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Vulnerabilities / Threats

Significant Vulnerabilities Found in 6 Common Printer Brands

In a half-year project, two researchers tested six of the top enterprise printer brands and found vulnerabilities in every device, some of which allow remote execution.

A pair of researchers conducting a six-month survey of popular business printers discovered 49 vulnerabilities in the drivers and software running on the devices. Some of the issues could be remotely exploited to run code on the corporate technology, security firm NCC Group said on August 8.

The research, conducted by NCC researchers Mario Rivas and Daniel Romero, uncovered issues as mild as denial-of-service vulnerabilities and as serious as buffer overflows that could lead to remote code execution. The researchers notified the makers of the affected printers — from Brother, HP, Kyocera, Lexmark, Ricoh and Xerox — of the issues in February, and every manufacturer has patched the issues, NCC stated.

The researchers will walk hackers through their research — including threat modeling and how attackers could use printers to maintain persistence in a corporate network — at the DEF CON hacking conference in Las Vegas this weekend.

"Because printers have been around for so long, they're not seen as enterprise IoT devices — but they're embedded in corporate networks and therefore pose a significant risk," Matt Lewis, research director at NCC Group, said in a statement. "Building security into the development life cycle would mitigate most if not all of these vulnerabilities."

Printers have long been a target of vulnerability researchers and hackers. At the Black Hat Security Briefings in 2002, two security researchers demonstrated that HP printers could be remotely exploited using security weaknesses in a variety of access methods. In 2017, a graduate thesis presented a survey of the security flaws in printers and multifunction devices, identifying more than 125 printer vulnerabilities in the National Vulnerability Database dating back nearly 20 years.

Increasingly, printers are grouped into the broader class of Internet of Things (IoT) devices that can expose companies to attack.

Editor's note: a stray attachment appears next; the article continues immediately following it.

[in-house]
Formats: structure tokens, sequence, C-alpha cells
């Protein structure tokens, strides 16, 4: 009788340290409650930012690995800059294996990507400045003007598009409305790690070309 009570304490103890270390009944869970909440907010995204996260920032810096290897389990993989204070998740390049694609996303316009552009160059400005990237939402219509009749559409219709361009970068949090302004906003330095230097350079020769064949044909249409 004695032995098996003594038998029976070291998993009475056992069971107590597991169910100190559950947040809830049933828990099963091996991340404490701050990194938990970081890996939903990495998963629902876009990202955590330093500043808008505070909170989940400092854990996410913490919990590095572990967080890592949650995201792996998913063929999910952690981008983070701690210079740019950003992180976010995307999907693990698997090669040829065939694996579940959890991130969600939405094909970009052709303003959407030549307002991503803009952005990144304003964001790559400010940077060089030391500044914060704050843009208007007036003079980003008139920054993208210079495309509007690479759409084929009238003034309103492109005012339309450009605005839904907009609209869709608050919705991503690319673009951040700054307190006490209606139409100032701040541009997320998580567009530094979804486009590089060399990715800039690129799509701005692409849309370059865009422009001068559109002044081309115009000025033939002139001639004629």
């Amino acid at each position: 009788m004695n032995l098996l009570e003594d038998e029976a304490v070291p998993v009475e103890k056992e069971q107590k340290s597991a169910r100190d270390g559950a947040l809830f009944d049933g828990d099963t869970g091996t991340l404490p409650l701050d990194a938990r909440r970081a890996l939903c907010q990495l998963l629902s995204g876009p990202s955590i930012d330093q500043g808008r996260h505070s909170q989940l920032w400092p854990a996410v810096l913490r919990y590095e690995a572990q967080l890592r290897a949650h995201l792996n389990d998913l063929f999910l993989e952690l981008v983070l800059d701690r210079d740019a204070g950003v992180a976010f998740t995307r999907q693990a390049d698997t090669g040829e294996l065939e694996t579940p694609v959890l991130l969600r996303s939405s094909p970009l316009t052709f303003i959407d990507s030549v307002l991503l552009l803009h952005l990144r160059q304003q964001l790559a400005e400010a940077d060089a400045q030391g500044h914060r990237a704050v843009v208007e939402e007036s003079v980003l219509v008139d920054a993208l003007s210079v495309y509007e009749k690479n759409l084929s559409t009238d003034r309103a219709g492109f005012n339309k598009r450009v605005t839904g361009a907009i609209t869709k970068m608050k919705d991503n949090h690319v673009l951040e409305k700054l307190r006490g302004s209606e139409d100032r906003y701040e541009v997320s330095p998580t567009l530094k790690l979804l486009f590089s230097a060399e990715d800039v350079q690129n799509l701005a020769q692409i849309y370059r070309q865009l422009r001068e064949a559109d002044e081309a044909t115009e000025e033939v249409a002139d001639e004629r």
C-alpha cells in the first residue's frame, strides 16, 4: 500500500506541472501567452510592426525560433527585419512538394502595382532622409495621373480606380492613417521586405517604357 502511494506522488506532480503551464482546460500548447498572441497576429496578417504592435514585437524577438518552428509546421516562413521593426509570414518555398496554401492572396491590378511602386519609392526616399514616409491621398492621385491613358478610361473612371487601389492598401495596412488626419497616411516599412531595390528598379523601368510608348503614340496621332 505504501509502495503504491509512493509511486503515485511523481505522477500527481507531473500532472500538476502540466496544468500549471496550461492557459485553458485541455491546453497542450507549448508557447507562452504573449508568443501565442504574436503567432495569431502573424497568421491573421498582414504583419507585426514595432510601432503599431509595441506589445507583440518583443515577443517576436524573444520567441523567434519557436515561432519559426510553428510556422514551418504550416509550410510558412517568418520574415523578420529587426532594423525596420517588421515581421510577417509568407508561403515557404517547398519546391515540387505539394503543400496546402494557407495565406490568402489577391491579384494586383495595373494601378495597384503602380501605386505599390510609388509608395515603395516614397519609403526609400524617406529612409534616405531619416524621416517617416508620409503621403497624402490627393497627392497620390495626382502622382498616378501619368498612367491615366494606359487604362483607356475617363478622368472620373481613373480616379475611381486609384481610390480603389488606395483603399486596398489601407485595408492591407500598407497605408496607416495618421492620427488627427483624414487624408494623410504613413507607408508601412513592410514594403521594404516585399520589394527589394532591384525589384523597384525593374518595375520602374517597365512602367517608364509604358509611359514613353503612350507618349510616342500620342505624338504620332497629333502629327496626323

"Printers are commonly overlooked as devices that just 'print' and not as the network devices they are, which implement a lot of capabilities and store really sensitive information — not only documents, but also domain credentials and other secrets," Romero and Rivas said in an e-mail interview. "For this reason, we think that they are very interesting targets for attackers using them as the front door to compromise an organization."

Using some custom automated tools, the NCC Group research uncovered 49 vulnerabilities, as identified by their Common Vulnerability Enumeration (CVE) numbers. The researchers made extensive use of protocol fuzzing and plan to discuss one of their fuzzers at their DEF CON talk.

"We focused our research on [certain] attack surfaces, such as specific printer protocols, services, or implementations," the researchers told Dark Reading. "This is the reason why the different types of printer vulnerabilities found were often common across different brands. As far as we were able to identify, there weren't common components between the different brands."

Brother printers had the fewest vulnerabilities, with three issues found, including two overflows and an information disclosure vulnerability. HP printers had five issues, including multiple buffer overflows, cross-site scripting, and a bypass for countermeasures implemented to prevent cross-site request forgery.

Xerox and Lexmark printers had eight and nine vulnerabilities, respectively, including multiple buffer overflows, cross-site scripting, and information disclosure. Both Ricoh and Kyocera printers had a dozen vulnerabilities each. All four of the most vulnerable printer brands lacked countermeasures to prevent cross-site request forgery.

The researchers noted that they only had time to determine the definite exploitability of a few of the issues.

NCC Group criticized the shortfalls in the security measures implemented by printer manufacturers' software development teams.

"It's very important that manufacturers continue to invest in security for all devices, just as corporate IT teams should guard against IoT-related vulnerabilities with even small change: changing default settings, enforcing secure configuration guides, and regularly updating firmware," Lewis said.

Businesses should pay more attention to their printers as potential points of attacks and as devices that could allow an attacker to stay resident inside a network, the NCC Group researchers said.

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Veteran technology journalist of more than 20 years. Former research engineer. Written for more than two dozen publications, including CNET News.com, Dark Reading, MIT's Technology Review, Popular Science, and Wired News. Five awards for journalism, including Best Deadline ... View Full Bio

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